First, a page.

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Manowar|The Lord of Steel

The Lord of Steel

Manowar

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Idioma disponível: inglês

After trying their loyal followers' tolerance like never before with the generally aimless symphonic fluff that surrounded the handful of real songs contained in 2007's Gods of War album, Manowar gratefully adopted a more serious and focused working approach for their 11th studio LP, 2012's The Lord of Steel. In fact, the intervening 2010 re-recording of their 1982 debut, Battle Hymns, appears to have reined in the group's thunderous hubris to no end. Notwithstanding the power-thrashing attack of The Lord of Steel's opening title track, which predictably prolongs Manowar's delusions about still playing louder, faster, and meaner than innumerable extreme metal bands (not even close), there's a startling simplicity and directness about many of these songs (for good and ill) that's long been absent from Manowar's oeuvre. Take the fast-ensuing "Manowarriors" as a good case in point: it's predictably corny (sample lyric: "In heavy metal we believe; If you don't like it, time to leave"), but endearingly so, and, more importantly, damn infectious, to boot! The same curious attributes pertain to the steady-marching "Born in a Grave" and the staccato-loving "Annihilation," and, while the turgid "Black List" goes absolutely nowhere and the aptly named "Expendable" is exactly that, the absolutely incredible "Touch the Sky" is arguably the best song Manowar's written in 20 years! Of course, since there's always been a very fine line between laughing with and laughing at Manowar, listeners will have to draw their own conclusions about less ubiquitous material such as "Hail, Kill and Die" (one of the band's long-favored mottos rendered career-retrospective), "El Gringo" (tongue-in-cheek Manowar -- could this be?), and especially the majestic ballad "Righteous Glory" (are they yearning for higher ideals or just trying to hump that mythical harpy over there?), which, if nothing else, spells out the band's personality conundrum perfectly. Clearly, this is a band that can never make things easy on itself -- or its fans -- and Joey DeMaio's strangely distorted new bass sound hasn't been mentioned yet, as it consistently harries his bandmates and ends up muffling some of the welcome empty spaces afforded by these old-school metal arrangements. In any case, and keeping in mind that there's nothing remotely strategic about how or why Manowar do what they do, The Lord of Steel still comes off as much more satisfying than recent efforts with an impressive diversity of sound and style, and is actually reflective of Manowar's earliest days as leaders not followers, however long ago that may have been. In sum, it's proof positive that they can still show common sense now and then, even if it's despite themselves.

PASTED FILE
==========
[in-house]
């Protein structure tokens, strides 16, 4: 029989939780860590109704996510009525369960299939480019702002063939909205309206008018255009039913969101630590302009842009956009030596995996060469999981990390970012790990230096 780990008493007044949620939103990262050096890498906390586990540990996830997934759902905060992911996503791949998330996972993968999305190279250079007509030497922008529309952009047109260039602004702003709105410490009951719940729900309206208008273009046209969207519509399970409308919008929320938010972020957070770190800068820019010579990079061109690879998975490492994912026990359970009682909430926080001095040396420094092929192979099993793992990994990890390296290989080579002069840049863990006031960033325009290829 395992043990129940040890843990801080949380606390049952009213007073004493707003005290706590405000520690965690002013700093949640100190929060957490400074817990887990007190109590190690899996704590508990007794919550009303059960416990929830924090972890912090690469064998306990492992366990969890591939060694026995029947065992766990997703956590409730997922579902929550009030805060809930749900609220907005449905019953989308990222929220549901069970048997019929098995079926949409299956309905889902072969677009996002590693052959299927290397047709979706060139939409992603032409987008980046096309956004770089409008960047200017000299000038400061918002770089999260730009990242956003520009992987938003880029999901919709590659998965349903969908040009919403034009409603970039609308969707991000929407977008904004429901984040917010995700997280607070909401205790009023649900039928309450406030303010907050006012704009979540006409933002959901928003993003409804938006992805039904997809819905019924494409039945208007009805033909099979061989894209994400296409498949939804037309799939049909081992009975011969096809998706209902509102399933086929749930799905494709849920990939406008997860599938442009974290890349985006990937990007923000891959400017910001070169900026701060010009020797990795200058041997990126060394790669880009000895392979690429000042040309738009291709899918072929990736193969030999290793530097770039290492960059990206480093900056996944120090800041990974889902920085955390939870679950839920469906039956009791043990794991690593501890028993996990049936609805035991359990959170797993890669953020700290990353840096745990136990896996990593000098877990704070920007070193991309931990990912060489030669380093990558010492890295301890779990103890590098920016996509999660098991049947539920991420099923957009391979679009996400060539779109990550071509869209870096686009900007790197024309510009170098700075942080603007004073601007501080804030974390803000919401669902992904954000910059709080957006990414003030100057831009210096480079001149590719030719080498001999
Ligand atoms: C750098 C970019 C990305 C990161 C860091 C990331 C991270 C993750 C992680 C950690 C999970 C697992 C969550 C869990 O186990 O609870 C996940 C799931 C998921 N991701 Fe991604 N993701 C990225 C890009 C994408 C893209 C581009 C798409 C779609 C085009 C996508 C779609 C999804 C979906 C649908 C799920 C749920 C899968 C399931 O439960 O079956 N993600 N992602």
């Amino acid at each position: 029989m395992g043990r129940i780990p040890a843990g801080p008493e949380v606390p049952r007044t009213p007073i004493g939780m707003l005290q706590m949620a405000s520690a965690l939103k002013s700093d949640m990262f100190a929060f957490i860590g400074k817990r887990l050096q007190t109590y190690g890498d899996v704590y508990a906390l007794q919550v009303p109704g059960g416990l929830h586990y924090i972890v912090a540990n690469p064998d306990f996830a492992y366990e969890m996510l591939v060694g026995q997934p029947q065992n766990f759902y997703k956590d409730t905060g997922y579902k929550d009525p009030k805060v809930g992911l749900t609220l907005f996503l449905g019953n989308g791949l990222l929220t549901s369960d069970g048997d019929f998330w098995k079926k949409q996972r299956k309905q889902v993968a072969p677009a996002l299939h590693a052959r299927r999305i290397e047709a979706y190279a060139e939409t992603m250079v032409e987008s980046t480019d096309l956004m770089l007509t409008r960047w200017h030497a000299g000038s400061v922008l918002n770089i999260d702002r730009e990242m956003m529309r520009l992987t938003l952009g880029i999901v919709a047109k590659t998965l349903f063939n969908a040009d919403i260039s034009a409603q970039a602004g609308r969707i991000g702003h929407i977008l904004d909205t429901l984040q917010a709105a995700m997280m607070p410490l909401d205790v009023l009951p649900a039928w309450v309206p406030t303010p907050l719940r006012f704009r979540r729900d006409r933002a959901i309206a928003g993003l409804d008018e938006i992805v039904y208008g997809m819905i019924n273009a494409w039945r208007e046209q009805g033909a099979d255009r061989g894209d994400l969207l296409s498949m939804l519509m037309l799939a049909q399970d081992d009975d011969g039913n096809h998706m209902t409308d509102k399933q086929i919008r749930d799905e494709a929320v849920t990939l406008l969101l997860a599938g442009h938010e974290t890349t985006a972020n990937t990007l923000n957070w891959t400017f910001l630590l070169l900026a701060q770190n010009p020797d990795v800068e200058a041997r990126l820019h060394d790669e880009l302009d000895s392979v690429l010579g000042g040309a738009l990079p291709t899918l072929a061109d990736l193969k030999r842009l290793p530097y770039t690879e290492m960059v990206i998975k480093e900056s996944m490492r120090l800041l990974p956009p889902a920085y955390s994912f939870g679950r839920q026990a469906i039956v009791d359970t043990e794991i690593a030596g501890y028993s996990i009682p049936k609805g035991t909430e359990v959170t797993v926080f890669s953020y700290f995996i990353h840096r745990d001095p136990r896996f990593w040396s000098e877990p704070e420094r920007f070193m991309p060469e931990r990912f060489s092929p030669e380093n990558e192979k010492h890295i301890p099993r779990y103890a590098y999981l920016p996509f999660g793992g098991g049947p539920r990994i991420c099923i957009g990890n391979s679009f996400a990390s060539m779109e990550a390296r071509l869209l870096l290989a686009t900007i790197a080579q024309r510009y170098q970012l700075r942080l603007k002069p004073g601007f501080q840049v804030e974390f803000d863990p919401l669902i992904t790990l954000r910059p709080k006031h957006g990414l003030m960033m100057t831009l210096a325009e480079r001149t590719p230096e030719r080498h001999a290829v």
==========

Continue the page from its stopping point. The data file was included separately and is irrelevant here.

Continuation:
© Eduardo Rivadavia /TiVo

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The Lord of Steel

Manowar

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1
The Lord of Steel
00:04:07

Joey DeMaio, Composer - Manowar, MainArtist - Karl Logan, Composer

2012 Magic Circle Entertainment 2012 Magic Circle Entertainment

2
Manowarriors
00:04:32

Joey DeMaio, Composer - Manowar, MainArtist

2012 Magic Circle Entertainment 2012 Magic Circle Entertainment

3
Born in a Grave
00:05:02

Joey DeMaio, Composer - Manowar, MainArtist - Karl Logan, Composer

2012 Magic Circle Entertainment 2012 Magic Circle Entertainment

4
Righteous Glory
00:05:47

Joey DeMaio, Composer - Manowar, MainArtist - Karl Logan, Composer

2012 Magic Circle Entertainment 2012 Magic Circle Entertainment

5
Touch the Sky
00:03:48

Joey DeMaio, Composer - Manowar, MainArtist